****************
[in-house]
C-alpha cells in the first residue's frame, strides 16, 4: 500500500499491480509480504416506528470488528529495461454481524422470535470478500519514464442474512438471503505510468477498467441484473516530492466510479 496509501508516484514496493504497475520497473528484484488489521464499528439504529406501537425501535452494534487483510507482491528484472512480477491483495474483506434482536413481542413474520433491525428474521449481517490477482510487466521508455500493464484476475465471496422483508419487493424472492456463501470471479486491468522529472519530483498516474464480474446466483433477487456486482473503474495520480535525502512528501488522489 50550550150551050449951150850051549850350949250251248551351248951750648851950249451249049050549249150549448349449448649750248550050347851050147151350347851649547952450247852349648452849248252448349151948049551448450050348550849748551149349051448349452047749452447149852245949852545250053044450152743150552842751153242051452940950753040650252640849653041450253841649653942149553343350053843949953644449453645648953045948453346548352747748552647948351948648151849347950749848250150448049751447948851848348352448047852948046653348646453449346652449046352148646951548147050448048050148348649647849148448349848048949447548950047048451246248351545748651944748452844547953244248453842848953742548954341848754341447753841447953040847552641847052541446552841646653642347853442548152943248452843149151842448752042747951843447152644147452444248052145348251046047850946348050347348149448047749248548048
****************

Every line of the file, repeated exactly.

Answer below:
[in-house]
C-alpha cells in the first residue's frame, strides 16, 4: 500500500499491480509480504416506528470488528529495461454481524422470535470478500519514464442474512438471503505510468477498467441484473516530492466510479 496509501508516484514496493504497475520497473528484484488489521464499528439504529406501537425501535452494534487483510507482491528484472512480477491483495474483506434482536413481542413474520433491525428474521449481517490477482510487466521508455500493464484476475465471496422483508419487493424472492456463501470471479486491468522529472519530483498516474464480474446466483433477487456486482473503474495520480535525502512528501488522489 50550550150551050449951150850051549850350949250251248551351248951750648851950249451249049050549249150549448349449448649750248550050347851050147151350347851649547952450247852349648452849248252448349151948049551448450050348550849748551149349051448349452047749452447149852245949852545250053044450152743150552842751153242051452940950753040650252640849653041450253841649653942149553343350053843949953644449453645648953045948453346548352747748552647948351948648151849347950749848250150448049751447948851848348352448047852948046653348646453449346652449046352148646951548147050448048050148348649647849148448349848048949447548950047048451246248351545748651944748452844547953244248453842848953742548954341848754341447753841447953040847552641847052541446552841646653642347853442548152943248452843149151842448752042747951843447152644147452444248052145348251046047850946348050347348149448047749248548048